5. All cases of divorce and separation need to have an initial screening for family violence by family justice professionals, as well as ongoing assessment of evolving family violence issues. Where there are family violence concerns, it is important that courts and professionals identify the risks for ongoing abuse and assess power imbalances, including the safety of abuse victims in any negotiation process. Professionals must not pressure victims into a dispute resolution process and settlements that may place them at further risk of harm.
  6. Specific considerations for decision-making about post-separation parenting when there are findings of family violence include the following:
    1. The parenting of the abusive parent needs to be addressed. There may be an ongoing impact of a parent who has perpetrated family violence on the victim and children, even after separation and a cessation of any acts of abuse. Ongoing use of coercive control must be recognized and considered in post-separation parenting arrangements.
    2. Findings of family violence are critical to understanding the parenting decisions of the victim parent. Family violence can impact the parenting confidence and autonomy of the victim parent for many years after separation. In situations where there are ongoing or serious family violence concerns, there should be a presumption that parental decision-making responsibility will be given to the victimized parent.
    3. Findings of family violence are usually a contra-indication of a co-parenting arrangement after separation. Co-parenting cannot take place in the context of continuing fear and trauma from a history of family violence.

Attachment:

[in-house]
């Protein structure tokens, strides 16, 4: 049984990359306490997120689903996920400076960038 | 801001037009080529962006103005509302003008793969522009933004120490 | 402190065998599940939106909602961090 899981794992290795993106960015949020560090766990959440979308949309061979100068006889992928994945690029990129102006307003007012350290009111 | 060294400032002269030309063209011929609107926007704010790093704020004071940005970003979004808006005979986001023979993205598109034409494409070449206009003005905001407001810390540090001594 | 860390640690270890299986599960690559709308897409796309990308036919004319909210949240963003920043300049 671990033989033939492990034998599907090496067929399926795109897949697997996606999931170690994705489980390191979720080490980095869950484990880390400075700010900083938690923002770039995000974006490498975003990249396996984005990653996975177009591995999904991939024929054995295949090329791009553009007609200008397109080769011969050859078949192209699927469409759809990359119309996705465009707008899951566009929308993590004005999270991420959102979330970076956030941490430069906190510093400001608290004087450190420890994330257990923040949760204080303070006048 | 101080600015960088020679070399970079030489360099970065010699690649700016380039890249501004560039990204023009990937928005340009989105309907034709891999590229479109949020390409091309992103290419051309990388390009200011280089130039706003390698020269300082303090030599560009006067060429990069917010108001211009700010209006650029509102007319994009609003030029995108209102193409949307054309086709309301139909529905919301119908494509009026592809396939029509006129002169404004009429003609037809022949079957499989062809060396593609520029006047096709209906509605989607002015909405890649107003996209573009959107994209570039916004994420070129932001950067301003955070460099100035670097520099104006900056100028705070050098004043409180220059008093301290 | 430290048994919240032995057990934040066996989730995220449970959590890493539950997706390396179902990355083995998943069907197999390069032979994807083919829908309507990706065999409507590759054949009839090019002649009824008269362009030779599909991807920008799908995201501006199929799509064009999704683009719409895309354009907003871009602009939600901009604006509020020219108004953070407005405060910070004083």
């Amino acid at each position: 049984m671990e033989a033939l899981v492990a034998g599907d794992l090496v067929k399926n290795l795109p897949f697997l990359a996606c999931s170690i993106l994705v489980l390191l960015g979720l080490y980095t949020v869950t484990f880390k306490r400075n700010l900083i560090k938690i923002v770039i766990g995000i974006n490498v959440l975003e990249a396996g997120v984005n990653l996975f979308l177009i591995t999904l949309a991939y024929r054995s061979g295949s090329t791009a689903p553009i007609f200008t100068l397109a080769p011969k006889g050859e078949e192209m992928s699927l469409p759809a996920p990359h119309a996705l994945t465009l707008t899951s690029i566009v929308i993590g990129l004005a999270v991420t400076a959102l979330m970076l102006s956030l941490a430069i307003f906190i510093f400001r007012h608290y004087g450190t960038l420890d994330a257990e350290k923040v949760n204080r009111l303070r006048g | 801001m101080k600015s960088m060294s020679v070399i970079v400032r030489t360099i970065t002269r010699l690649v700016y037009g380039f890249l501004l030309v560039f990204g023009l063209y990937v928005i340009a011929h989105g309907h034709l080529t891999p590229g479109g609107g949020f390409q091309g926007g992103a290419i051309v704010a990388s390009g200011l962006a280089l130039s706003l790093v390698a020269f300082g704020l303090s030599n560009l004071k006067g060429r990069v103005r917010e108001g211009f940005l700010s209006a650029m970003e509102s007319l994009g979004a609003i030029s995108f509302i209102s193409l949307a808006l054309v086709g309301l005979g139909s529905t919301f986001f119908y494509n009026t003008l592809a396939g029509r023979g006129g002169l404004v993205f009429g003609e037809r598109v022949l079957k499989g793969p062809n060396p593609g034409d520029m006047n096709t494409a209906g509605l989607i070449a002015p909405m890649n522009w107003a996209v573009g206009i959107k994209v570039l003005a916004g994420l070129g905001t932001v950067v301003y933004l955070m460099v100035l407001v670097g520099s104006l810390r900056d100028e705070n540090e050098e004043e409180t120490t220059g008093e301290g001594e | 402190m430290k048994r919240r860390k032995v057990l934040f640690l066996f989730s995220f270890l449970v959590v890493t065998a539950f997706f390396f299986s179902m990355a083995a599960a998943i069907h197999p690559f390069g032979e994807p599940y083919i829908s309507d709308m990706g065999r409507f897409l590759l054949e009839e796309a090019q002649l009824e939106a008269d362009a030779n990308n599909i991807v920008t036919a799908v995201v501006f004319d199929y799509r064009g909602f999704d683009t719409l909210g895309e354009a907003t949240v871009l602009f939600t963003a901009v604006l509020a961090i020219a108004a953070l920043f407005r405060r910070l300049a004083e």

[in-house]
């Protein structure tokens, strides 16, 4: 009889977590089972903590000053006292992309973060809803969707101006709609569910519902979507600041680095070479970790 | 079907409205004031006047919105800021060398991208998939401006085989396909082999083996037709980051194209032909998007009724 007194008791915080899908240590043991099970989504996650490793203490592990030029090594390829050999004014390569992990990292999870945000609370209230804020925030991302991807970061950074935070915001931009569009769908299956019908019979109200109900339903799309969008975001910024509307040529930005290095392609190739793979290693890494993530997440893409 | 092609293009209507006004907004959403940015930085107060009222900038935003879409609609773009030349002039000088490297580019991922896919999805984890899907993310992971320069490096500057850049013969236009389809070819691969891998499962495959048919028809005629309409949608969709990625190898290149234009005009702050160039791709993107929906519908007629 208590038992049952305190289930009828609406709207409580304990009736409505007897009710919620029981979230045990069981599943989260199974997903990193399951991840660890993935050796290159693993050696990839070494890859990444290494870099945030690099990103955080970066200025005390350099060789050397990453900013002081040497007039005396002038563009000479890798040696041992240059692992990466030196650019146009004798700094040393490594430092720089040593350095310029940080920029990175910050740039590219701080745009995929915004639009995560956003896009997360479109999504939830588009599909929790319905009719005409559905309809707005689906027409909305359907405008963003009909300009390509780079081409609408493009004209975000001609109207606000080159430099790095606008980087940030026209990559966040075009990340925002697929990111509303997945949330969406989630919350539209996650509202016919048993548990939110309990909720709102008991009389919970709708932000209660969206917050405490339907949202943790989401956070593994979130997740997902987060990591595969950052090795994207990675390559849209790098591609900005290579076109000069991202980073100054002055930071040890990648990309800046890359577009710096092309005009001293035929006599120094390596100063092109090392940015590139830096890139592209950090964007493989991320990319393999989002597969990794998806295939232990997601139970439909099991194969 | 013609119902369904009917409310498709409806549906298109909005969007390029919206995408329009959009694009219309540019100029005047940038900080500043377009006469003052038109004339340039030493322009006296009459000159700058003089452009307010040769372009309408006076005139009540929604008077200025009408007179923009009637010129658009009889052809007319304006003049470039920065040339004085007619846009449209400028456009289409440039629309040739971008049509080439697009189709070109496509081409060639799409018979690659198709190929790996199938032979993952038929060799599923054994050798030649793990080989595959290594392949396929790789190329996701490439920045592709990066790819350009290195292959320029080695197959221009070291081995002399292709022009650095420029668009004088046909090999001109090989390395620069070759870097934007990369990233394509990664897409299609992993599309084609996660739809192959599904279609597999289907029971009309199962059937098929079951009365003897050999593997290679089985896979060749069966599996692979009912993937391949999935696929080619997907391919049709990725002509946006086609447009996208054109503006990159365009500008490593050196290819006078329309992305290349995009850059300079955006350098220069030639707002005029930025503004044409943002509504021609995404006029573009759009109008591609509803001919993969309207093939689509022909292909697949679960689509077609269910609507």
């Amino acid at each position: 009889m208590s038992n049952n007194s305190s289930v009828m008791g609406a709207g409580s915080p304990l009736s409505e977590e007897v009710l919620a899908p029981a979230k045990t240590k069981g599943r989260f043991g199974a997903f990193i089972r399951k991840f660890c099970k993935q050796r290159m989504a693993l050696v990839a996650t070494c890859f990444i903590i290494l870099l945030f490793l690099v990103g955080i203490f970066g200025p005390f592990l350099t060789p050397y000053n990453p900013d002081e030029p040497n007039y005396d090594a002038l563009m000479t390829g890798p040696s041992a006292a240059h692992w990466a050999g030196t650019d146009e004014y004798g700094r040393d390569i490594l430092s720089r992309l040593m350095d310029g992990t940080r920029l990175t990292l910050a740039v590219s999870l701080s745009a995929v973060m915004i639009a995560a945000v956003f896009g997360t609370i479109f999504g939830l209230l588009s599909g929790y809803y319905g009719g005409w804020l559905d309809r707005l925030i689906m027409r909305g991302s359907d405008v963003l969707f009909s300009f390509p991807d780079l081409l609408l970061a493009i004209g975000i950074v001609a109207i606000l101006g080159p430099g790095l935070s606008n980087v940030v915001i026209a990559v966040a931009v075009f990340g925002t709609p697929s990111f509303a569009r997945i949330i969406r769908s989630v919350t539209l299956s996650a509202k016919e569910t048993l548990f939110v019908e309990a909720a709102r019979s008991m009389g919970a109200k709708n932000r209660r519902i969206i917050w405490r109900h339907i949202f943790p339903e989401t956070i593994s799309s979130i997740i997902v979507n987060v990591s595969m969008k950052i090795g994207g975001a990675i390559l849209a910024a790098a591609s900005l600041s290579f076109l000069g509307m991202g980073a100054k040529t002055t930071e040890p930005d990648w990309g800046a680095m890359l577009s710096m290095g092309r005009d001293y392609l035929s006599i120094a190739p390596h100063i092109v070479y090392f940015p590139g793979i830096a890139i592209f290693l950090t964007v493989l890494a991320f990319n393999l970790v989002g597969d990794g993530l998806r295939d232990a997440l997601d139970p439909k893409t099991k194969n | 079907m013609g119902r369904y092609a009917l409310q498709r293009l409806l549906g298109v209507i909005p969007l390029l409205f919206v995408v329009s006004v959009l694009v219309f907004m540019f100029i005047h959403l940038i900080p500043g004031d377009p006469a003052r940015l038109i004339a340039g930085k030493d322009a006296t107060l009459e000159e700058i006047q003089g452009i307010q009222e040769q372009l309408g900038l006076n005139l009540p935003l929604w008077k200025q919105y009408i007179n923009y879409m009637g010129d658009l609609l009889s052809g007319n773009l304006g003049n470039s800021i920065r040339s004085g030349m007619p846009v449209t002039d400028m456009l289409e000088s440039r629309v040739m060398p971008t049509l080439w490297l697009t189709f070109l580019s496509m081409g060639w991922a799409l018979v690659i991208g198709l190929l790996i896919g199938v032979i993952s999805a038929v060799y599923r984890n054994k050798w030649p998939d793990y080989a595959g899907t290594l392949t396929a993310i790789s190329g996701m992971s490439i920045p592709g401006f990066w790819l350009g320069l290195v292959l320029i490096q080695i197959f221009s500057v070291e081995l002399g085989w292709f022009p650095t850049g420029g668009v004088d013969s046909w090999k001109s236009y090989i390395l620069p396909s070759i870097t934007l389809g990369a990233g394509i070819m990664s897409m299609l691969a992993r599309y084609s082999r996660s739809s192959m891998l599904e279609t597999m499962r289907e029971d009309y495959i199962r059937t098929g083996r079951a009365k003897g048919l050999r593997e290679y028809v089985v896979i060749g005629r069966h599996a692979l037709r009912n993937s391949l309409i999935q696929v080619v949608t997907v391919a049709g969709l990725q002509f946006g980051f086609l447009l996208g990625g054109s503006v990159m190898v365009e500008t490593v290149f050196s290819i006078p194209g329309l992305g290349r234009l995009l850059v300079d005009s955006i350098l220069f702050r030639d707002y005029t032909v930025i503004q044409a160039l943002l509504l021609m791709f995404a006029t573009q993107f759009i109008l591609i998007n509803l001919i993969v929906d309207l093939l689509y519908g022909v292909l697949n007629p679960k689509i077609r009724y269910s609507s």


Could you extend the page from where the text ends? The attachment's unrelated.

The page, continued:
4. Supervised exchanges or supervised parenting time may be essential for adult and child victim safety. Such safety measures should continue when there is an ongoing risk of family violence and coercive control. Ending these arrangements should be conditional on ending patterns of abuse or control towards the victim parent.
  7. Significant caution should be used when assessing claims of parental alienation when made against parents who may be victims of family violence. Parents who raise concerns about family violence may be seen as making false or exaggerated claims of abuse to further their desire to not share their children. There are legitimate issues related to proof of claims of family violence, but denial and minimization of abuse by genuine abusers is more common than false or exaggerated claims of intimate partner abuse by alleged victims. There is a need for proper assessment, and investigation into all reports of family violence is essential to ensure that appropriate parenting arrangements are made.
  8. Family courts may fail to recognize or misinterpret survivors’ ways of responding to violence and the influence of systemic and structural violence on families, including the influence of violence on decisions that parents make in caring for their children and in acting to protect them from family violence. The use of family violence experts, assessment tools, and trauma-informed practices are essential for navigating these complex systems and should be relied on by family courts and practitioners.